Will President Obama's deficit plan work?

U.S. President Barack Obama addresses a Joint Session of Congress at the U.S. Capitol on September 8, 2011 in Washington, D.C. Obama addressed both houses of the U.S. legislature to highlight his plan to create jobs for millions of out of work Americans.

Jeremy Hobson: In a few hours, President Obama will unveil a new plan to slash trillions of dollars from the Federal deficit over the next decade. Washington needs to show that it's serious about getting its fiscal house in order after that S&P downgrade of the U.S. credit rating last month.

Let's get the details now from our Washington bureau chief John Dimsdale. Good morning, John.

John Dimsdale: Hello, Jeremy.

Hobson: Well what do we know about what the president is going to be proposing later this morning?

Dimsdale: He's hoping to cut deficits by $3 trillion above the $1.5 trillion that the bipartisan Congressional super committee is going for over then next 10 years. About a third of the president's savings will come from troop draw-downs in Iraq and Afghanistan. He gets about half of his deficit reduction from tax increases. Some of those we've heard about in the past -- letting the Bush tax cuts expire for the wealthy, getting rid of breaks for oil and gas companies. The president will also propose a new minimum tax on millionaires and billionaires. It's called the "Buffet rule" after Warren Buffet, who says that the rich should pay more for government programs. And the president will also find some savings in Medicare, although he says he won't cut Social Security.

Hobson: OK, John, standby -- I want to get reaction now from Harvard economist Ken Rogoff. Professor Rogoff -- no cuts to Social Security, more tax increases on the wealthy, and troop draw-downs -- that sounds like a plan Republicans are just going to love.

Ken Rogoff: Indeed. Well, I mean, the troop draw-downs, for example, certainly something we'd hope for, but I don't think the world has particularly become safer place. I do think taxes have to go up, and the right way to have them go up is by reducing the loopholes, the exemptions, the ways people can avoid paying taxes, rather than raising the rates. He's doing both. I think ultimately Republicans on the super committee will go along with getting rid of some of the exemptions. I think raising the rates is going to be a tough sell.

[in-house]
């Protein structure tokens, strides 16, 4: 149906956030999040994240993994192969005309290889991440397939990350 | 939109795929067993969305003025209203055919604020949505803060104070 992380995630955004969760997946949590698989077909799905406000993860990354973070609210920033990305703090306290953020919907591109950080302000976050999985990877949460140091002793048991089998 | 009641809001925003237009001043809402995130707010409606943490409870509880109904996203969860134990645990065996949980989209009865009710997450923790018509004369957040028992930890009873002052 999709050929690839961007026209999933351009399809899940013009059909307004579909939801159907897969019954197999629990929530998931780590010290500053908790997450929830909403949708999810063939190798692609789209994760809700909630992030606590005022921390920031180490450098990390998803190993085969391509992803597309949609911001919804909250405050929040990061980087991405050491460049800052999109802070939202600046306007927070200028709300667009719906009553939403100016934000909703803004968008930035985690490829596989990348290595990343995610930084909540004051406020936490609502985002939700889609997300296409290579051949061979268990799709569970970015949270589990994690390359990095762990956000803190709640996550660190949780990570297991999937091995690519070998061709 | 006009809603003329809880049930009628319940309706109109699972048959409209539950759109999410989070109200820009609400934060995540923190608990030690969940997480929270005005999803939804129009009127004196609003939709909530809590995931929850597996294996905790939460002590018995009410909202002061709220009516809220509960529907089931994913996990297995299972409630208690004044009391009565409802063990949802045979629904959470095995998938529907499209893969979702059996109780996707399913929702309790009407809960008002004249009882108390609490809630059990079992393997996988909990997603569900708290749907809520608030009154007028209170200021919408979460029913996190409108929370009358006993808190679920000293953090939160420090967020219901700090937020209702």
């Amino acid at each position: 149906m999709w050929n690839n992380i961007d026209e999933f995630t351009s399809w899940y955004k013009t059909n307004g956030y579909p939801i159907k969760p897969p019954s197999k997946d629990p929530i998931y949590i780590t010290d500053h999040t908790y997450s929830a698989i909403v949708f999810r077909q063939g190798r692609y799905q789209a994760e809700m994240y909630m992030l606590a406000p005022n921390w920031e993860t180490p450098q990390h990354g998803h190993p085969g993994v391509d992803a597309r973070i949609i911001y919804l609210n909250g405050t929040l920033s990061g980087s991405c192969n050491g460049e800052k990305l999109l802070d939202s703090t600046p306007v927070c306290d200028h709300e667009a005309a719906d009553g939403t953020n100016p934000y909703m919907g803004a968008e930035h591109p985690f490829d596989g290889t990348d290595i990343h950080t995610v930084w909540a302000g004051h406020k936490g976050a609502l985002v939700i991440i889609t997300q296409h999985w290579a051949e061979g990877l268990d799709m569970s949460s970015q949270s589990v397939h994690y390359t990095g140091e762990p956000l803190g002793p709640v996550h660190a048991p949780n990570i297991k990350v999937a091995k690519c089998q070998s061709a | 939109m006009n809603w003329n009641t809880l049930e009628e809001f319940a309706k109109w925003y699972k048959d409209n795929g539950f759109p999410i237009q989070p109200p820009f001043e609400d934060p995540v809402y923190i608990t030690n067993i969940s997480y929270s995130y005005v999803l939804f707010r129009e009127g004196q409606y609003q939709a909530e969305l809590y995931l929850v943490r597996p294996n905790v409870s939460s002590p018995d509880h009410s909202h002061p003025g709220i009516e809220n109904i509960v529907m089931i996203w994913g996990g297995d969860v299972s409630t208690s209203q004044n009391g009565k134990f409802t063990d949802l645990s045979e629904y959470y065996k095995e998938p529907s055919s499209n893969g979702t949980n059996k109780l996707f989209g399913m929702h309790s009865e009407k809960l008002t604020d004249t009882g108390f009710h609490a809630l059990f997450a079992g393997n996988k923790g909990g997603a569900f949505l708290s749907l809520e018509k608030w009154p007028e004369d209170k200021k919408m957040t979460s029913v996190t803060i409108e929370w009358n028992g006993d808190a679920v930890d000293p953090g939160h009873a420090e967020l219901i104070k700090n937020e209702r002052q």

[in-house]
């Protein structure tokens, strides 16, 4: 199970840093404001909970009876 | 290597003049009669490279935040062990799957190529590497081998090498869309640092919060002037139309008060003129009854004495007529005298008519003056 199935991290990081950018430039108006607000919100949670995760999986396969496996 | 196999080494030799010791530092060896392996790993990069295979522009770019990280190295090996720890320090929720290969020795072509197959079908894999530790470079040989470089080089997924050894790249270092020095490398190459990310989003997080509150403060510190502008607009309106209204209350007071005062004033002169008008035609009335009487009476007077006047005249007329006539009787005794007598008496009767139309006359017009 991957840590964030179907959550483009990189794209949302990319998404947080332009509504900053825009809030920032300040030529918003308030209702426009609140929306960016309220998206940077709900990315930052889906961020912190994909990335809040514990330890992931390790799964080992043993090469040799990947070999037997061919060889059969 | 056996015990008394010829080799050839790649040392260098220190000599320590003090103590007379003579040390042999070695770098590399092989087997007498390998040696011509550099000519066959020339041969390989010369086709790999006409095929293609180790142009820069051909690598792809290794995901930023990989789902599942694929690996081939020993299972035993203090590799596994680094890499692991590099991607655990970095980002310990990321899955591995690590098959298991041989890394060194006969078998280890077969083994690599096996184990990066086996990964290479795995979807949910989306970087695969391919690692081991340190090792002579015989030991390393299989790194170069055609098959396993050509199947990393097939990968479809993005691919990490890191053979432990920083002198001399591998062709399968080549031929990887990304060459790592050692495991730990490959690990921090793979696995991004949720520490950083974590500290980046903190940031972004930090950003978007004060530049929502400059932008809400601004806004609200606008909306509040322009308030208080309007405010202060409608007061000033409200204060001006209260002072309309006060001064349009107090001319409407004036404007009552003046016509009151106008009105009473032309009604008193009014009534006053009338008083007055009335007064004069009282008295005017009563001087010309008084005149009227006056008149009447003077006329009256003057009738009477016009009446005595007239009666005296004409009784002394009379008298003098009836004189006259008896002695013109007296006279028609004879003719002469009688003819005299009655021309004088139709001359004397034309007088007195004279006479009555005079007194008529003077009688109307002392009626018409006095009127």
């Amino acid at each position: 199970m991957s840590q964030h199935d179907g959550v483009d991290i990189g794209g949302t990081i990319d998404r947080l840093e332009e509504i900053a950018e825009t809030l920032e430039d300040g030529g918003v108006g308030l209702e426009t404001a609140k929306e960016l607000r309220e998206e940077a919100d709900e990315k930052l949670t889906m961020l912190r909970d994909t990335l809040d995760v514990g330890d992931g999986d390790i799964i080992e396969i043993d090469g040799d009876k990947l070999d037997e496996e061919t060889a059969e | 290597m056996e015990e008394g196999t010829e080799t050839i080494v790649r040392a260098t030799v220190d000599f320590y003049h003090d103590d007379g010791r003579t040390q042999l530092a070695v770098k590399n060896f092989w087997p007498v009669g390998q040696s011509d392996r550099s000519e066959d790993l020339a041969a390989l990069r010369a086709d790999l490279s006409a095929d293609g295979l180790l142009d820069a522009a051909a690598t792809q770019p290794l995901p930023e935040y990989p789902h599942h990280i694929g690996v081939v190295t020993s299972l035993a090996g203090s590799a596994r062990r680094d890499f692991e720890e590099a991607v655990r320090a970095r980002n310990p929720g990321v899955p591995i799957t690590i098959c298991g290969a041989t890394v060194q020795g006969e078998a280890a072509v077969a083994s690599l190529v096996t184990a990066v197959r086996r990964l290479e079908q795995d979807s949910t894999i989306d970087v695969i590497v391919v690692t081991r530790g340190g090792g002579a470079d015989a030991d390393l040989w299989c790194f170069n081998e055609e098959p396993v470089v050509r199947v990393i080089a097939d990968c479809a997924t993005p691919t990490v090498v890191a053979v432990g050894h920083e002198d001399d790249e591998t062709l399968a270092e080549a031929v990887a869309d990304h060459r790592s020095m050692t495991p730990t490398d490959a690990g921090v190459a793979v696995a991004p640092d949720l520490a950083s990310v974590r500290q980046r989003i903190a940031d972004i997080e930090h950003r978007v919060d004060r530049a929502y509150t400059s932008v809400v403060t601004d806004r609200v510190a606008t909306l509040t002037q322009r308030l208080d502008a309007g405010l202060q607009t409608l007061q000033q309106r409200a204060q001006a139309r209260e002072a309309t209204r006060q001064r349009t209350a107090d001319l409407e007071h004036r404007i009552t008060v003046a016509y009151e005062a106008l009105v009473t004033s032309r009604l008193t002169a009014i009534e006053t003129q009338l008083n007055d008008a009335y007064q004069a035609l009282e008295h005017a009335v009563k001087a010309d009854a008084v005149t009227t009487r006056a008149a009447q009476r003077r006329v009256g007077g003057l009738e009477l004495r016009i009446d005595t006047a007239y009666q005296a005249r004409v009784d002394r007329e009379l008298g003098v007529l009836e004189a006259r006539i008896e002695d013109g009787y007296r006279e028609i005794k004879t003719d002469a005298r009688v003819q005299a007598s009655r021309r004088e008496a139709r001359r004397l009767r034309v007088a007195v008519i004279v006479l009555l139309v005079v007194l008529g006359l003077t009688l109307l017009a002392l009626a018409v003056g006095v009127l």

Hobson: But do you think that what we're hearing today from the president is really more about the 2012 campaign than getting the deficit under control now?

Rogoff: Well -- of course it is. But at the same time, he's laying out a reasonably centrist position. It's pretty obvious that tax collection has to go up, you can't do it all with cutting government spending. And the troop reductions, I think, is a bit of a campaign thing because they're going to come out of one area that could well go into another. But you know, he's trying to lay out his view -- and I think it's high time he did that, whether one agrees with it or not -- rather than simply turn it over to the Senate and the House for what they want to do.

Hobson: Harvard economist Ken Rogoff and Marketplace Washington bureau chief John Dimsdale, thanks to both of you.

Rogoff: Thank you.

Dimsdale: Thank you.

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